In this post, we’ve shared British writer, Jeanette Winterson’s 10 rules for writing.
Jeanette Winterson is a British writer who was awarded an OBE for services to literature. Her book, Oranges Are Not the Only Fruit won the 1985 Whitbread Prize for a First Novel, and it was adapted for television by Winterson in 1990.
As one of the most original voices in British fiction to emerge during the 1980s, Jeanette Winterson was named as one of the 20 ‘Best of Young British Writers’ in a promotion run jointly between the literary magazine Granta and the Book Marketing Council.
She has won various awards around the world for her fiction and adaptations, including the Whitbread Prize, UK, and the Prix d’argent, Cannes Film Festival. She writes regularly for various UK newspapers.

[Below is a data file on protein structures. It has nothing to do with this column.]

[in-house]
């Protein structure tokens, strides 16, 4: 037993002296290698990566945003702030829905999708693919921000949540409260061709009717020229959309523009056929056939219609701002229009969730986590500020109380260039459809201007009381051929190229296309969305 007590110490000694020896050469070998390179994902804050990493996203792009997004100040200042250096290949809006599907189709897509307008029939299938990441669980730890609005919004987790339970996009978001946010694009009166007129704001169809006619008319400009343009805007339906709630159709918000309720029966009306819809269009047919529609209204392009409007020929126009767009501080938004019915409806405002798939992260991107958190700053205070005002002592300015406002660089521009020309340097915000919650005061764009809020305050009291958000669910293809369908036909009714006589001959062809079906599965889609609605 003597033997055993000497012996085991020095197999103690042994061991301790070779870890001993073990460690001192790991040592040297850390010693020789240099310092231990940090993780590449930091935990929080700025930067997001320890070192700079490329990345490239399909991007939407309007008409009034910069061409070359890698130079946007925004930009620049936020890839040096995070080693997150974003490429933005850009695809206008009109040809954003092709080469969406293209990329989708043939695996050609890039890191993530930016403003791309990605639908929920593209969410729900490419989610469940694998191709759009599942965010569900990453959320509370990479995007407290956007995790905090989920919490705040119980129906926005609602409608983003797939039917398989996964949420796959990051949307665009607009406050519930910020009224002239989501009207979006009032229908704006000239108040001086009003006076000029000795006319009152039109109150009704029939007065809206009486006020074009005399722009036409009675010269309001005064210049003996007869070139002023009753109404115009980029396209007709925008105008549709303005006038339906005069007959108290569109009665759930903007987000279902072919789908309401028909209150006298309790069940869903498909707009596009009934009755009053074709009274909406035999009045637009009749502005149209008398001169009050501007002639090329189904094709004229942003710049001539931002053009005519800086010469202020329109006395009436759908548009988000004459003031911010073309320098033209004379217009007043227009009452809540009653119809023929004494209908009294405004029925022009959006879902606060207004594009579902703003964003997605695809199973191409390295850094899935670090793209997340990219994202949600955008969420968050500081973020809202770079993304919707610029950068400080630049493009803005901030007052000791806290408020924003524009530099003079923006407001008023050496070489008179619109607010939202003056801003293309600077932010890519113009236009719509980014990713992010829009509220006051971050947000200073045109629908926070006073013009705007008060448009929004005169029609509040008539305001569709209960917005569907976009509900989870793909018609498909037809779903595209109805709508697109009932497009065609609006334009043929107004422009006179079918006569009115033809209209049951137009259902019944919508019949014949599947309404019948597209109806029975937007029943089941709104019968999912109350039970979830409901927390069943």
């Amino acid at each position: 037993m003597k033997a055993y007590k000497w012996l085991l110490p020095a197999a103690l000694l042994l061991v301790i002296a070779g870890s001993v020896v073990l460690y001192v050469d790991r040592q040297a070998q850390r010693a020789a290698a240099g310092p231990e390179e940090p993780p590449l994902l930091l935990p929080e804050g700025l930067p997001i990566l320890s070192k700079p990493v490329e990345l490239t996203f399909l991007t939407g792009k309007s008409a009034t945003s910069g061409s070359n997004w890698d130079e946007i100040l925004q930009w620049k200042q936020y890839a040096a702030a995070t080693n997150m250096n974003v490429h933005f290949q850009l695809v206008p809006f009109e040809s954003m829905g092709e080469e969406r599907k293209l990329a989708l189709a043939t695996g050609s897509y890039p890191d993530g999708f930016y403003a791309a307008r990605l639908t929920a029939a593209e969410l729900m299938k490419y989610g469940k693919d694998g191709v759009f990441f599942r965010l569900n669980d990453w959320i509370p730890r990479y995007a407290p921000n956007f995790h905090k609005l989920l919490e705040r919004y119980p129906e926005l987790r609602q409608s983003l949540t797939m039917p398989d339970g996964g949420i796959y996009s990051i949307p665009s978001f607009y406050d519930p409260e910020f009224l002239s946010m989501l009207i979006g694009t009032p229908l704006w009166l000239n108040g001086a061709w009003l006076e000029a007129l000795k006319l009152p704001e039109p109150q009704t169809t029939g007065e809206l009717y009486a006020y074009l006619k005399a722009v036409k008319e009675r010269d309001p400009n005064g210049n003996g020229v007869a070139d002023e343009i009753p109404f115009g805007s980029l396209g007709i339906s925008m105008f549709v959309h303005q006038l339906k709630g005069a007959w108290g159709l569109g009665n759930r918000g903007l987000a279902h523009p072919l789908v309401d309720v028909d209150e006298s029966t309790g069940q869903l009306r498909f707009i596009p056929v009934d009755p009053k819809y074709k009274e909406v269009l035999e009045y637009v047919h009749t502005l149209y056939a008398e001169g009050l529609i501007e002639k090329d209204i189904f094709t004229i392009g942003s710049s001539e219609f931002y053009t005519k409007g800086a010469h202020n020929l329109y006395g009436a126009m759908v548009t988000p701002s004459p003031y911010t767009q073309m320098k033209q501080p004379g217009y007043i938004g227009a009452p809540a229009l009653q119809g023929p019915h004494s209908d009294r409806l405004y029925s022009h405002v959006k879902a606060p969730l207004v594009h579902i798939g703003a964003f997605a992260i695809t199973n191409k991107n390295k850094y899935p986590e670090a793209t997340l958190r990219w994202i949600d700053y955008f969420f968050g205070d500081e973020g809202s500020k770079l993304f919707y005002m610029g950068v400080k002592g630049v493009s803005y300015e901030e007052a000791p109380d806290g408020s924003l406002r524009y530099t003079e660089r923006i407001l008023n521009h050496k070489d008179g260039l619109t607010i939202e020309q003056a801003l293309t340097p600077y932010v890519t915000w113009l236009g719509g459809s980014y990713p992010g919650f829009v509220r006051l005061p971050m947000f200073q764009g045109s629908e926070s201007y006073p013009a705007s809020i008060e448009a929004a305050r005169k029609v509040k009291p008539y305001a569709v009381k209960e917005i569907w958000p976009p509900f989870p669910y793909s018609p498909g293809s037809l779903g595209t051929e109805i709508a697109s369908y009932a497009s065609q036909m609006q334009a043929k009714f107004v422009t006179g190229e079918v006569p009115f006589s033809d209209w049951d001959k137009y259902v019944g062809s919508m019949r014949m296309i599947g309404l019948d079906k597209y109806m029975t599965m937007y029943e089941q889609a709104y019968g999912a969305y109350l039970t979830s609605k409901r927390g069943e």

Jeanette Winterson’s 10 Rules For Writing
- Turn up for work. Discipline allows creative freedom. No discipline equals no freedom.
- Never stop when you are stuck. You may not be able to solve the problem, but turn aside and write something else. Do not stop altogether.
- Love what you do.
- Be honest with yourself. If you are no good, accept it. If the work you are doing is no good, accept it.
- Don’t hold on to poor work. If it was bad when it went in the drawer it will be just as bad when it comes out.
- Take no notice of anyone you don’t respect.
- Take no notice of anyone with a gender agenda. A lot of men still think that women lack imagination of the fiery kind.
- Be ambitious for the work and not for the reward.
- Trust your creativity.
- Enjoy this work!
If you enjoyed this, you will love:
- Annie Proulx’s 5 Rules For Good Writing
- V.S. Naipaul’s 7 Rules For Beginner Writers
- Dennis Lehane’s 10 Rules For Writers
- Sarah Waters’ 10 Rules For Writers
- Hilary Mantel’s 10 Rules For Writing Fiction
- Writing Advice From The World’s Most Famous Authors